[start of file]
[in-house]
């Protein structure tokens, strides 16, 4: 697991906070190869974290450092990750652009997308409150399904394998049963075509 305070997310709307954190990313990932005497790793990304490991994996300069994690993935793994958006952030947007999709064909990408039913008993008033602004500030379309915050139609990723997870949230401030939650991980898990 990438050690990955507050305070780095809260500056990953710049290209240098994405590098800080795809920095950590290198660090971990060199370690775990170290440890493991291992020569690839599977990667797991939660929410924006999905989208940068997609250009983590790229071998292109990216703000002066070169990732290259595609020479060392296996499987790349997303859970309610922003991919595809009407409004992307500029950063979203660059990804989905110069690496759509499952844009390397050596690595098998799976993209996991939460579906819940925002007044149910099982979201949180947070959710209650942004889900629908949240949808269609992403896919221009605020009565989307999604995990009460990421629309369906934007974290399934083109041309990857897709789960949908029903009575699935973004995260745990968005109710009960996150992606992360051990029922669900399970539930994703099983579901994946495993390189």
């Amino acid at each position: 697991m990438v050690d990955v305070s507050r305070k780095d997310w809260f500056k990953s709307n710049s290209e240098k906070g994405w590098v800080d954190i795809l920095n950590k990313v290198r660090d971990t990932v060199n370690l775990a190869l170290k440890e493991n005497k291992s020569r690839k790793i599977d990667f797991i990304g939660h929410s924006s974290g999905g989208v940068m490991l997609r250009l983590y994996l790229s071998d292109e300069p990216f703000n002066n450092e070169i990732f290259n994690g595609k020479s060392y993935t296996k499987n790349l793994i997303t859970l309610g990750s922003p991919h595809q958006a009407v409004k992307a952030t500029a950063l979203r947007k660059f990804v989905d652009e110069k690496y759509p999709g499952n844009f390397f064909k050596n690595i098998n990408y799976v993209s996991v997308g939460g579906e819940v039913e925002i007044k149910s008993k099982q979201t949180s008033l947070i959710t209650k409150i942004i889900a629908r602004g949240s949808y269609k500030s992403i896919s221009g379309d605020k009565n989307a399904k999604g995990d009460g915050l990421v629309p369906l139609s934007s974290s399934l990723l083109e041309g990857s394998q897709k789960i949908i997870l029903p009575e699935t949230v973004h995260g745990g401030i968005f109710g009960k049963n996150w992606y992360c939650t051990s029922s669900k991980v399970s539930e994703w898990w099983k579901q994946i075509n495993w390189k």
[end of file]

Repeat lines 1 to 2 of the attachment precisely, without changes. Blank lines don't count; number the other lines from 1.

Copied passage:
[in-house]
């Protein structure tokens, strides 16, 4: 697991906070190869974290450092990750652009997308409150399904394998049963075509 305070997310709307954190990313990932005497790793990304490991994996300069994690993935793994958006952030947007999709064909990408039913008993008033602004500030379309915050139609990723997870949230401030939650991980898990 990438050690990955507050305070780095809260500056990953710049290209240098994405590098800080795809920095950590290198660090971990060199370690775990170290440890493991291992020569690839599977990667797991939660929410924006999905989208940068997609250009983590790229071998292109990216703000002066070169990732290259595609020479060392296996499987790349997303859970309610922003991919595809009407409004992307500029950063979203660059990804989905110069690496759509499952844009390397050596690595098998799976993209996991939460579906819940925002007044149910099982979201949180947070959710209650942004889900629908949240949808269609992403896919221009605020009565989307999604995990009460990421629309369906934007974290399934083109041309990857897709789960949908029903009575699935973004995260745990968005109710009960996150992606992360051990029922669900399970539930994703099983579901994946495993390189």